An Evaluation of the Counseling on Access to Lethal Means (CALM) Training with an Area Agency on Aging

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An Evaluation of the Counseling on Access to Lethal Means (CALM) Training with an Area Agency on Aging

Category: Suicide|Journal: Journal of Gerontological Social Work (full text)|Author: A Kheibari, J Giger, K Slovak, N Pope|Year: 2019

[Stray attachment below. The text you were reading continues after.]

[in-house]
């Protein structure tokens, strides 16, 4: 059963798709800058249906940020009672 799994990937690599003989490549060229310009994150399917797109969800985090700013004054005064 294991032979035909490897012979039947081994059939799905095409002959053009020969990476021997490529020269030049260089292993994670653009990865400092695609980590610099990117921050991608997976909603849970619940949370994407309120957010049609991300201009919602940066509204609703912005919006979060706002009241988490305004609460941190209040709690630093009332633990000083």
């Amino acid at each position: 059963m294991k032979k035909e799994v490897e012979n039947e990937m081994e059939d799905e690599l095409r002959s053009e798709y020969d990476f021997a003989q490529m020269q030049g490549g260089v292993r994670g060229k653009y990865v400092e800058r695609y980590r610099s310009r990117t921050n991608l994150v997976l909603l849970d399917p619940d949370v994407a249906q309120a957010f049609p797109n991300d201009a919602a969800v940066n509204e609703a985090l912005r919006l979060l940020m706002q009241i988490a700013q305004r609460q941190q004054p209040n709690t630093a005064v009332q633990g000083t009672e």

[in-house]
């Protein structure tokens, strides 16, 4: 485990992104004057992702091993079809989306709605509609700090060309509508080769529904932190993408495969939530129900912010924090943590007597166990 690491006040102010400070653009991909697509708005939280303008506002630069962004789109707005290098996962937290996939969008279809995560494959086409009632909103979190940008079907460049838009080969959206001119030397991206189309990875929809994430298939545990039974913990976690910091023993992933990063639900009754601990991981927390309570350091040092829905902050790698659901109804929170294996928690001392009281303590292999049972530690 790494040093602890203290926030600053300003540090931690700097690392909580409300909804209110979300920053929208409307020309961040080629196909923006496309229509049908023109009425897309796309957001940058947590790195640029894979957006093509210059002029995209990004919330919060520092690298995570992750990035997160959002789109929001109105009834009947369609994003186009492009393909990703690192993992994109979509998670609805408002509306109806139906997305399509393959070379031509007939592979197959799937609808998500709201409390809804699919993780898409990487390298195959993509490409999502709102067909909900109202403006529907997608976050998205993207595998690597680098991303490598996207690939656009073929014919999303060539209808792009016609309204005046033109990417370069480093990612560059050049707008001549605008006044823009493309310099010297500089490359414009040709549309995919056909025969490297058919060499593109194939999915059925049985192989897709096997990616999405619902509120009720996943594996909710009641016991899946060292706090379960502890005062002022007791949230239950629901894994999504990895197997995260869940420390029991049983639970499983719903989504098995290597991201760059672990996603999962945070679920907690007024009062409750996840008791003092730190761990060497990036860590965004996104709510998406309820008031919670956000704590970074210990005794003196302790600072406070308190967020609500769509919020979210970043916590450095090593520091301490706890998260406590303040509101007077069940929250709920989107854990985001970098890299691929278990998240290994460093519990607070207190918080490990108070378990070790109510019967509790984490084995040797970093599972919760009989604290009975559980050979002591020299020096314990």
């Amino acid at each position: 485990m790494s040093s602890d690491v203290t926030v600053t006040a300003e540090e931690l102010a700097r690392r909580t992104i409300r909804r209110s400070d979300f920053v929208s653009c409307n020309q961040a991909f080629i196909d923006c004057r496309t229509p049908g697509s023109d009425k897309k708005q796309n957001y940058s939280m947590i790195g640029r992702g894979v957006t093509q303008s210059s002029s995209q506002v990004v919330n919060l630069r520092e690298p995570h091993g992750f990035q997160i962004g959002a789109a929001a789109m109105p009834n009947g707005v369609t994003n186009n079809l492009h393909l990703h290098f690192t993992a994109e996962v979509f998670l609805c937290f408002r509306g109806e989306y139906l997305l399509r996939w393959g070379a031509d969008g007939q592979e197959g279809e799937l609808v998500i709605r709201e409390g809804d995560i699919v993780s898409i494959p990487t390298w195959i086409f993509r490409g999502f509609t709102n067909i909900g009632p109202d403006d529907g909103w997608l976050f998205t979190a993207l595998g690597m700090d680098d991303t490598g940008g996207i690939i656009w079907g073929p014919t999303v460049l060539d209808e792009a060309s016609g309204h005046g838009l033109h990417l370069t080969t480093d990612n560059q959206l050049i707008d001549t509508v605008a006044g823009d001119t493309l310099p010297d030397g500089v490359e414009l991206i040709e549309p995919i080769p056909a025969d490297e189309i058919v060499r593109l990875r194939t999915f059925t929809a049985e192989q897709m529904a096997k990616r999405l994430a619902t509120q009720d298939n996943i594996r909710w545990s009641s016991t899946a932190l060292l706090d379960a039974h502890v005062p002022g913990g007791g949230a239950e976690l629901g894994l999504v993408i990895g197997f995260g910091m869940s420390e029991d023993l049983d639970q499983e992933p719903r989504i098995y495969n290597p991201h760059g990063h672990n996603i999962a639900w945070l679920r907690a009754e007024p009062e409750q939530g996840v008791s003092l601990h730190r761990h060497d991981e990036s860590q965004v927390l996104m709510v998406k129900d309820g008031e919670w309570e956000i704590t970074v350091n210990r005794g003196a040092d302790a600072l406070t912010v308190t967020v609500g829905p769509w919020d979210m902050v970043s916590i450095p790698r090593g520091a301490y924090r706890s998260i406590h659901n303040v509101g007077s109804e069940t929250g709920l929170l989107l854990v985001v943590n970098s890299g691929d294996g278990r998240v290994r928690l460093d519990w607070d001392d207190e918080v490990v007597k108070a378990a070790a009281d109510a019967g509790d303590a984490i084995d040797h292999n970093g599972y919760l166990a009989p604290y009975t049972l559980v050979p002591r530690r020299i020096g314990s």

Firearms are a significant risk factor in suicide and older adults are disproportionately impacted in suicide by this means. This study investigated the impact of Counseling on Access to Lethal Means (CALM) training with geriatric case managers at an Area Agency on Aging. A concurrent mixed methods approach was used to explore 1) geriatric case managers’ attitudes, beliefs, and behavioral intentions about counseling on access to lethal means following CALM training, and 2) perceived barriers to assessing for suicidality and counseling clients on access to firearms. The CALM evaluation data was collected immediately posttest at CALM training, at three-month follow up. Results indicated that 38% of respondents reported they had, since CALM training, discussed reducing access to lethal means with clients and/or families. At three-month follow up, data showed that most beliefs, attitudes, and behavioral intentions about counseling clients and families on this topic increased. Focus group findings indicated that training had a positive effect on participants’ attitudes, beliefs, and behavioral intentions about counseling on access to lethal means.The findings of the present study offer additional evidence and implication for trainings of this type.

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